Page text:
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Mark J. Terrill, AP
Utah Jazz forward Gordon Hayward celebrates after scoring during the second half of an NBA basketball game against the Los Angeles Clippers, Wednesday, Nov. 25, 2015, in Los Angeles. The Jazz won 102-91. (AP Photo/Mark J. Terrill)
He really threw himself into the game. He hasn't played as well as he can, and we have high expectations for him on all levels. But I feel like he's banging on the door, banging on the door. —Quin Snyder said of Gordon Hayward

LOS ANGELES — As the Utah Jazz prepared to play a team they had not defeated in five years, coach Quin Snyder offered the following response when asked what he wanted most from his players.

"Consistency," Snyder said. "Whatever that means."

As the Jazz broke their 13-game losing streak against the Los Angeles Clippers, they might have found a key to achieving that elusive trait: Converting one of their best player's hidden potential into a solid performance.

Gordon Hayward, the team's leading scorer this season, played just 6 minutes, 41 seconds in the first quarter of Wednesday night's 102-91 victory. But Hayward spent the entire second quarter on the court and scored nine of his season-high 33 points during the period.

"We wanted to take Gordon out early, at the six-minute mark, and see if we can get him back in the second quarter," Snyder said. "He got in a good rhythm. We used him like that last year and the rhythm really wasn't there."

Snyder also noticed a more important improvement.

"For him to produce the way he did offensively and still defend the way he did was great," Snyder said. "He really threw himself into the game. He hasn't played as well as he can, and we have high expectations for him on all levels. But I feel like he's banging on the door, banging on the door."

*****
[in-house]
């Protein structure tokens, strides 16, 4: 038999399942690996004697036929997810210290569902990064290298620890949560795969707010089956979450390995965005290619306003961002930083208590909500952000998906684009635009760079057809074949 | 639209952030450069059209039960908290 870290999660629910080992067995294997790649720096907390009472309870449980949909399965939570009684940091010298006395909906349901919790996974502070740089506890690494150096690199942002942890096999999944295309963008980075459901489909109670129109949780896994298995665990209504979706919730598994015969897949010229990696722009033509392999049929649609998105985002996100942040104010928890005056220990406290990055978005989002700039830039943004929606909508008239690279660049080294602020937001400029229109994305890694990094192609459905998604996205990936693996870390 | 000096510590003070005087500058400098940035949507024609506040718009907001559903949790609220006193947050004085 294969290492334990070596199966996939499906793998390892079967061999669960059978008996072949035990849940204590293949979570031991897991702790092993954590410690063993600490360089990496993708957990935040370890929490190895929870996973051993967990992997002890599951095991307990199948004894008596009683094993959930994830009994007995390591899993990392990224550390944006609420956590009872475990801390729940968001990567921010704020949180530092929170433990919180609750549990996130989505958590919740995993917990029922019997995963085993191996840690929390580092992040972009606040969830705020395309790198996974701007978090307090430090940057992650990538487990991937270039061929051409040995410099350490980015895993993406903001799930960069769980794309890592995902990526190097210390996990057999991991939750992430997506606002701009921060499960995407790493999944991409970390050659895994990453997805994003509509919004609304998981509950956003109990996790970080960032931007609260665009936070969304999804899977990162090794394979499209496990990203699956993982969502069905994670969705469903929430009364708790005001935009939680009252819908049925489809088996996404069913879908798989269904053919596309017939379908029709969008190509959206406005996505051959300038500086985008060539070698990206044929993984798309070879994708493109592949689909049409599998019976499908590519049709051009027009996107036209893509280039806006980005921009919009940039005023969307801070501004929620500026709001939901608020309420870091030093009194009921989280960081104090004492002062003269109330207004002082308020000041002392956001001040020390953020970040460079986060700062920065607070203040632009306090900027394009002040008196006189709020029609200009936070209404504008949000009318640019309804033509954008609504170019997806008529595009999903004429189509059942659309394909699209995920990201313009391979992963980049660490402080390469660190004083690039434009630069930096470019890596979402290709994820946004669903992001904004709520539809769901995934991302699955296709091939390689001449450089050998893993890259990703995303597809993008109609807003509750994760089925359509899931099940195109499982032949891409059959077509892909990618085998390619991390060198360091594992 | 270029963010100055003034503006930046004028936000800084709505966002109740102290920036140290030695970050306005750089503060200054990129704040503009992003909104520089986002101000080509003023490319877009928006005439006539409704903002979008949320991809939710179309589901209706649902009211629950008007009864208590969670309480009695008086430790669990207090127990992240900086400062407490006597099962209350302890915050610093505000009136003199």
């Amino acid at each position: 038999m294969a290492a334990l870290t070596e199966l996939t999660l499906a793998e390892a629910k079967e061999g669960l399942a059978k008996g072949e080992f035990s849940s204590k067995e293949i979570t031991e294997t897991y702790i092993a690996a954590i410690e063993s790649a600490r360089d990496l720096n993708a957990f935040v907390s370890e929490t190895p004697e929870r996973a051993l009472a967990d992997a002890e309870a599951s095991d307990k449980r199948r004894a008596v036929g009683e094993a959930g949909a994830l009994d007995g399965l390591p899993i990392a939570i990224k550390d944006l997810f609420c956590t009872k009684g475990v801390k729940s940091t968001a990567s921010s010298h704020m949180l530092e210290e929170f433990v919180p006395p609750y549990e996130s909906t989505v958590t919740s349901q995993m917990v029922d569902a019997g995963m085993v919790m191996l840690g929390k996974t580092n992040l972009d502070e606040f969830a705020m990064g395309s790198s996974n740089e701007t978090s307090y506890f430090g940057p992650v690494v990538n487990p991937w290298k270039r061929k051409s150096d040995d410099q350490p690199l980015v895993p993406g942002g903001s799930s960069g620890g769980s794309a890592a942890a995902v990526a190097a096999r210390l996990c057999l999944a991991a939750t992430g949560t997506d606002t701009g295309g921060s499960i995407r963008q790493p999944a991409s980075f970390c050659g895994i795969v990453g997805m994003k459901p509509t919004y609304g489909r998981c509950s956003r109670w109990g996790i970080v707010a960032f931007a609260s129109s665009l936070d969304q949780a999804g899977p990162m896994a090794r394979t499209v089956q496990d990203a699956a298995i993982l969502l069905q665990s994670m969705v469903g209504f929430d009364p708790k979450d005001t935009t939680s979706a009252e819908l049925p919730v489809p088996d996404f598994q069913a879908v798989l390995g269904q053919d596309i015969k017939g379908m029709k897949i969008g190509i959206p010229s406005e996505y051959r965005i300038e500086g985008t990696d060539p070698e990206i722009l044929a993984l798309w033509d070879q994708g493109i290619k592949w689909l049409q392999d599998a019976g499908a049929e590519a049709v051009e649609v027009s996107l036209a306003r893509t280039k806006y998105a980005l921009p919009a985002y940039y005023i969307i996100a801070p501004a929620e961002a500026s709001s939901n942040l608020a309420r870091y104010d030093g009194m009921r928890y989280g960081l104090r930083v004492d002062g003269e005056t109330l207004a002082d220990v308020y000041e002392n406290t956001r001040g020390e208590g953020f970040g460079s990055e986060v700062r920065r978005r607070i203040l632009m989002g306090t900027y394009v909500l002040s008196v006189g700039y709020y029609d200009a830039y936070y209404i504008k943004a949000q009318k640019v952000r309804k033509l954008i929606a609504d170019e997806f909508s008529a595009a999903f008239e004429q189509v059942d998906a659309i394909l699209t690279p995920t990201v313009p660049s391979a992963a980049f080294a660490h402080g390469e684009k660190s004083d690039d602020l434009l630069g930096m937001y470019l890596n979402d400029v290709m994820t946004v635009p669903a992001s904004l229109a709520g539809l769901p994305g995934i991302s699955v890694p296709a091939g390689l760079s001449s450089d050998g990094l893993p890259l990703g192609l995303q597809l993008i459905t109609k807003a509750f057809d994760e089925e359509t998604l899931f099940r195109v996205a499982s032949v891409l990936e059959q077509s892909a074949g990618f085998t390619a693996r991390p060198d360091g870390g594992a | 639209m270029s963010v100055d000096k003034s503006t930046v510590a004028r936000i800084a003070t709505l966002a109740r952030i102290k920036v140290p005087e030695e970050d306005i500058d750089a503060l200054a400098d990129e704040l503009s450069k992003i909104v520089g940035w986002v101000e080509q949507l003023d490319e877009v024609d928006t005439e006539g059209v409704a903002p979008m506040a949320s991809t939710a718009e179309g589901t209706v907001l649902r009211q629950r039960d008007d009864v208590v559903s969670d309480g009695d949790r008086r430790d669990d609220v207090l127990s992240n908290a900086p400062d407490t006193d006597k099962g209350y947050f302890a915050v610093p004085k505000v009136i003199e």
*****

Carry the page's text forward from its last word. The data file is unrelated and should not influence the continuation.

Hayward attributed his performance to the Jazz's improved defensive effort.

"That's huge for us, honestly," Hayward said. "We can bring the ball with force and we can just get moving a little more."

Consistency on defense, in turn, means maintaining concentration.

"Overall, we can learn from this game how to be ready from the get-go and just sustain the energy," said Derrick Favors, who finished with 22 points. "We just wanted to pick up the pace, play physical, do a lot of things with force. We knew we had to come out with a lot of energy."

In the process, the Jazz might start to rely more on Raul Neto at the point. Neto played 26 minutes, finished with six assists and scored a career-high 10 points as both Rodney Hood and Trey Burke sustained minor injuries.

The Brazilian rookie played a pivotal role in the third quarter, when he contributed seven points, two steals and an assist during a 14-2 blitz that enabled the Jazz to turn a 51-48 deficit into a 62-53 lead with 6:43 left in the period.

"He handled the pressure," Hayward said. "He made great passes, great reads, great shots."

Despite ending five years of frustration against one of the Western Conference's best teams, the Jazz know they remain a work in progress.

"We've still got a lot of improvement to do," Favors said. "We can only be the best that we can be, and 7-7 is good enough for us, for right now."